Some ordinary doubts can simply be resolved enough with facts. (“Is that the right name of this movie star?” “Did I forget to send that email I was thinking about?”) This kind of doubt can be settled by using your senses to look and see what is currently true (“Yes, that is his name.” “Yes, I did forget to send out that email.”).
However, there is a different kind of doubt; it arises from your imagination and makes you doubt what your senses tell you. No amount of fact-checking will ever resolve this type of doubt. Here is an example. A doubt arises: “Did I turn the stove off?” You check whether you did. Your senses tell you yes. You feel sure. But then, as you walk away, another kind of doubt arises that is an imagined narrative of what you just saw. “What if it did not turn off completely”, or “What if I burn down the house, and what harm would it do to check again?”
This kind of doubt cannot be settled with another “fact” because it is generated by your imagination. No matter how many times you attempt to settle it with a reassurance or a check, you are never able to feel sure enough.
Other examples of doubting arise not from discounting your senses but from your imagination about the future. Here again, facts are of no help. It might be a worry that some past choice will return with bad consequences, or you realize that you have no guarantees about the outcome of a choice in the future. “Have I inadvertently made a bad decision I do not even know about?”, or “How can I be sure I will remain healthy?”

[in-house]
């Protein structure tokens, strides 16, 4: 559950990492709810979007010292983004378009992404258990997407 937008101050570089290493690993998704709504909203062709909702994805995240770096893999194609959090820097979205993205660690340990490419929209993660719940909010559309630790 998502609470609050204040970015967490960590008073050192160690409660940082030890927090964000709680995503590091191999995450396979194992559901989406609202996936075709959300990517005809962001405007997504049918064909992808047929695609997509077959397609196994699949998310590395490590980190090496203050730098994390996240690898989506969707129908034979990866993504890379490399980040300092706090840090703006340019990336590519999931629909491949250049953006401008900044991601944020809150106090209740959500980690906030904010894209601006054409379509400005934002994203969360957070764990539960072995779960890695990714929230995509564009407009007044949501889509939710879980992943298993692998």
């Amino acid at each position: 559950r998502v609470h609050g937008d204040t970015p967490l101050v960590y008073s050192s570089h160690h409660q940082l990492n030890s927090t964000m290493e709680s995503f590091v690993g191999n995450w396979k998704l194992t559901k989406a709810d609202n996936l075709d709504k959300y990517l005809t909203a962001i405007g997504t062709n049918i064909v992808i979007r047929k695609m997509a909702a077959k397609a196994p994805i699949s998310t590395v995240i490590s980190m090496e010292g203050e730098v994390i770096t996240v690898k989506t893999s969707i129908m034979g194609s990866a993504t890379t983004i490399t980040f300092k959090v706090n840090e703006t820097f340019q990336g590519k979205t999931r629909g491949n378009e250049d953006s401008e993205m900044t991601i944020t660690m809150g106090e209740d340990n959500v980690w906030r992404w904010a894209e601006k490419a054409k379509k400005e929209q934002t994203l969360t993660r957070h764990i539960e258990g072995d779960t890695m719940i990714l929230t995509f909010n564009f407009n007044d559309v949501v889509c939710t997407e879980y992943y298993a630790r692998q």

Being aware of an unwelcome possibility—and being unable to recognize clearly that you have inadvertently made up a story that scares you—makes it difficult to ignore. No matter how slim the probability that the bad outcome could happen, it is a real possibility—and now that you have imagined it, it urges you to do something: Be responsible, prevent a bad thing from happening, resolve this doubt, find a way to avoid something.
The problem, of course, is that there are no facts in the concrete here-and-now that can help you resolve this. The story resides in your imagination. And this kind of obsessional doubt increases the more you engage with it, either by thinking about it more and more or by checking for new facts. You have already dismissed your common sense in favor of a preoccupation with your unresolvable doubts.